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Resistance in Barbara
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כדילתרגם לעברית
Posted by Abdel Gabbar Adwan on September 28, 2001
As one of the sons of the mokhtar (mayor) of Barbara , Hussein Ibrahim Adwan, (Abu Matar), I feel obliged to enrich the site with stories and memories from our village.

Regarding the resistance against the British mandate and their policy of assistance to the Zionist movement in settling Jews in Palestine, the people of Barbara fought several battles. Two of these battles were recorded in the former PLO Dairy Notes, year 1965-66. I remember a lot of details from the evening talk around the fire in Al Majlis where most of the men and some of the women from the village sat every night in our house in the refugee camp in Raffah where most of the residents of Barbara took refuge after 1948.

I was born in 1952 but the nightly sessions left me with a clear picture of Barbara's geography and life there. I visited Barbara in 1974 and again in 1978 at which time it was still possible to find many reminders of the former village structure. The school was in use as a grocery store cum restaurant. The school toilet was still in the same location and being used, the village water tower was still standing beside the school, the cement house of Abdel Hafiz Adwan, near the main road was still standing, remnants of the formerly famous Barbara grapes, known since Roman times could be found everywhere among the sand dunes, returning to their wild state, the cactus plants which formed the borders of individual plots of land were still standing guard amongst the rubble. At this time the Jewish settlers were living in a small enclosed area with barbed wire fences to the rear of the school.

Barbara lies at an important point on the main Gaza-Jaffa road parallel to the rail link which ran from Egypt, through Palestine to Lebanon, Syria and beyond. South of Barbara, near the village of Deir Suneyd was the only existing Jewish settlement in the Gaza district, the next Jewish location to the north was Tel Aviv. In the mid 1930's Barbara residents resolved to stop Jewish movement along the main road in order to isolate the settlement which had been constructed as an easily defensible military outpost. The mokhtar led the action to barricade the road in order to force the settlers to disclose what they were transporting. The settlers refused and started reinforcing their trucks with metal plating which enabled them to evade the villagers and push through the barricades. They travelled in armed convoys with greater firepower than could be mustered by the villagers. Barbara's residents conceived the idea of capturing an entire convoy. They dug under the road in two places, laid explosives and hid on either side of the road. As the convoy passed the explosions were triggered and the trucks could neither advance nor retreat. I myself saw a photograph of that which my father took but which has since been lost. The British soldiers came to mediate and the settlers were released after about 12 hours on condition that they no longer used this road. This was the first battle of Barbara.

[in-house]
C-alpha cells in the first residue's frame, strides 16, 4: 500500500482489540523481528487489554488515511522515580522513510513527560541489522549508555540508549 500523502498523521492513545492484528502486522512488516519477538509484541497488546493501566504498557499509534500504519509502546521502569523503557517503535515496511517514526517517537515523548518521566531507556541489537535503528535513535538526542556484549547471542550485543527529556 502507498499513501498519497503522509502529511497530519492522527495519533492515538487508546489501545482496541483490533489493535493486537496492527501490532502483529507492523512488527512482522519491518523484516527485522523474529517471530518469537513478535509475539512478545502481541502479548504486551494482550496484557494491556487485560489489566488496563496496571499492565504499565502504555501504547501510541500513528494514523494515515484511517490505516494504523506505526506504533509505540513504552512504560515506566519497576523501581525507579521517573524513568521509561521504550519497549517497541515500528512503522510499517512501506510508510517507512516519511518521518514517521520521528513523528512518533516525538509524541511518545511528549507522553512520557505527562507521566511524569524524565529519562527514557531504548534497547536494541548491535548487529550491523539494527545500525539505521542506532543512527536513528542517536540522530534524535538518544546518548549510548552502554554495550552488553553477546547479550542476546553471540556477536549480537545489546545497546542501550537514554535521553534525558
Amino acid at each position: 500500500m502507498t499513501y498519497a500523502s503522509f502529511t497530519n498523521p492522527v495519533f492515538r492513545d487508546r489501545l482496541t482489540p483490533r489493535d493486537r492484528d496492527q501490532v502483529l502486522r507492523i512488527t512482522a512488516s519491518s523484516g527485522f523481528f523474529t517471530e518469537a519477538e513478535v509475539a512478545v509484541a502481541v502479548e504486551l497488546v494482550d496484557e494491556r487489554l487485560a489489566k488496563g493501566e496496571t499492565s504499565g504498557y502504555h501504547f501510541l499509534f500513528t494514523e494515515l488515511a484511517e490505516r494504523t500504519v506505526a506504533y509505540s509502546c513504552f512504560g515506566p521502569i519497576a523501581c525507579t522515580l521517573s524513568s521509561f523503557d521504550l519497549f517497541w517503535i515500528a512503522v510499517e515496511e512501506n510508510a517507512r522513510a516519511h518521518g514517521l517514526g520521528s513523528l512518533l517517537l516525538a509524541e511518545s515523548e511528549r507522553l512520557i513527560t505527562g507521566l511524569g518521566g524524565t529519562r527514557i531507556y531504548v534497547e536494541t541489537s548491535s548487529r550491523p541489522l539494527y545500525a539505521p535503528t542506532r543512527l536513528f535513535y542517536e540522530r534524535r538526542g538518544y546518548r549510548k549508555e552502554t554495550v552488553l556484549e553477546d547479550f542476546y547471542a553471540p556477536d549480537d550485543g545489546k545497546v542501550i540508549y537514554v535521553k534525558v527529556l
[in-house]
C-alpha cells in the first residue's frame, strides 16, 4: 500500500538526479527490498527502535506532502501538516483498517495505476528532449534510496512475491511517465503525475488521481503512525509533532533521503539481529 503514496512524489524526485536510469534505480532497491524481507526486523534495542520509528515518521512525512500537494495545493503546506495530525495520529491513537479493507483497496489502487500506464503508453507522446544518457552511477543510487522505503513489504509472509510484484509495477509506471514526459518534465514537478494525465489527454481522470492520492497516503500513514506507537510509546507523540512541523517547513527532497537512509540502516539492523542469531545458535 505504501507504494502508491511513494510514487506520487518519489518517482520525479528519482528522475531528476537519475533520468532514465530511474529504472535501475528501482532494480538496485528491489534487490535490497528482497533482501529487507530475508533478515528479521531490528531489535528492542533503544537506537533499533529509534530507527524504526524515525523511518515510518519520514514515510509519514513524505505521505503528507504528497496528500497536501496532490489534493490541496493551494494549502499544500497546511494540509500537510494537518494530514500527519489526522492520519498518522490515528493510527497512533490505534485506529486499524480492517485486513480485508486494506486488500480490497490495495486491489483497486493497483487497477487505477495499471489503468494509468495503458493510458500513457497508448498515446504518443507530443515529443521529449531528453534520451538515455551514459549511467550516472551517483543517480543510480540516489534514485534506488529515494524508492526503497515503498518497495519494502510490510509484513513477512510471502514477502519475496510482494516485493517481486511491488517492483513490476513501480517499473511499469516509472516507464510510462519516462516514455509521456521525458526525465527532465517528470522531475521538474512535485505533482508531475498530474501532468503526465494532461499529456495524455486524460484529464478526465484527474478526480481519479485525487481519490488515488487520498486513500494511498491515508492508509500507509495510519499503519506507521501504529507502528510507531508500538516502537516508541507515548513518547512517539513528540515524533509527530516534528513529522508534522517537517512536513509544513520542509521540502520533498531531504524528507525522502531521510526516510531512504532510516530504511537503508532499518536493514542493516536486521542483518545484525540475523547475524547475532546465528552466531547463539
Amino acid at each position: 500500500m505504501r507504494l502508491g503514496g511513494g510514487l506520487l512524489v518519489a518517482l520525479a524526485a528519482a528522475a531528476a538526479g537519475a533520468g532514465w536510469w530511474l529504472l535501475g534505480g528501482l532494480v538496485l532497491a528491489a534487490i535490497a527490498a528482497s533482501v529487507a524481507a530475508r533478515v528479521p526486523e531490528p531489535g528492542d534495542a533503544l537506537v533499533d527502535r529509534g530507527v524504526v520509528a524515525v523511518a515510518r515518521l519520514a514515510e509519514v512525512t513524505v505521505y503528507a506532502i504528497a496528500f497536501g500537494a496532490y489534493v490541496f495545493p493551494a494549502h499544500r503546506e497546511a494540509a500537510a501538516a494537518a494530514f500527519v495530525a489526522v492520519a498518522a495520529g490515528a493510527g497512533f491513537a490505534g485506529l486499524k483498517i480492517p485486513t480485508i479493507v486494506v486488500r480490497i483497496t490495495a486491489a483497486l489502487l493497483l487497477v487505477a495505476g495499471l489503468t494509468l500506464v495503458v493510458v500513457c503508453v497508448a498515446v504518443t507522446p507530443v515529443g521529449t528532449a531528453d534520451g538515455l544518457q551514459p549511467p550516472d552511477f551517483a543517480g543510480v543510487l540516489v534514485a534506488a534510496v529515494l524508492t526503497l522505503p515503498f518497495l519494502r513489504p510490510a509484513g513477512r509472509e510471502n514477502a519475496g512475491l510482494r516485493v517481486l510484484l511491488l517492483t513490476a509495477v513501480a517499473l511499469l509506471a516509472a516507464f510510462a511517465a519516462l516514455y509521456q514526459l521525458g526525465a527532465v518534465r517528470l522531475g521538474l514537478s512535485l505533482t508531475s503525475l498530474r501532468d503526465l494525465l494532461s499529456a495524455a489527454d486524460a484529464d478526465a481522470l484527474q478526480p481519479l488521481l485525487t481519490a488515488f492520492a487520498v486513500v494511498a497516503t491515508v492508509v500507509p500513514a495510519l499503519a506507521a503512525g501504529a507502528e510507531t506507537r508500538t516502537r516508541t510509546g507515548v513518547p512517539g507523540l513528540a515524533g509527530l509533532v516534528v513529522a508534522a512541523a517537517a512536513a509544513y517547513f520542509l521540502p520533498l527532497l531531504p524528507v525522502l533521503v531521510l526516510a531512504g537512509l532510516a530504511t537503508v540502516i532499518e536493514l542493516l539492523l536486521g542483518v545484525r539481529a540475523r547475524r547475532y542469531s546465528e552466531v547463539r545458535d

The second battle of Barbara was conducted against the British Mandate in the wake of the famous 1936 General Strike. The British started diverting troops from Egypt into Palestine by train which as we know passed close to Barbara. Aware of their strategic location the villagers decided to do what they could to disrupt enemy troop movements. Initially they sabotaged the tracks. The British resorted to sending a decoy truck down the track in advance of the train to examine track condition and remove possible bobbytraps. The mokhtar worked out that the explosive must be placed in the short time between the decoy passing and the train arrival. A boy from the village was hidden under the sand near the track with wired explosive which he placed on the track immediately after the decoy passed and the villagers then pulled him back by means of a rope attached to his foot. This worked well but could not be repeated as the British increased patrols along the track as a result of the derailment. In a further attempt at sabotage the villagers dismantled part of the track and used the rails to reinforce the cement roof of their enlarged school building, where among others the martyr, Kamal Adwan, started his education. In 1974 I saw these rails in the roof of the former school, then being used as a restaurant.


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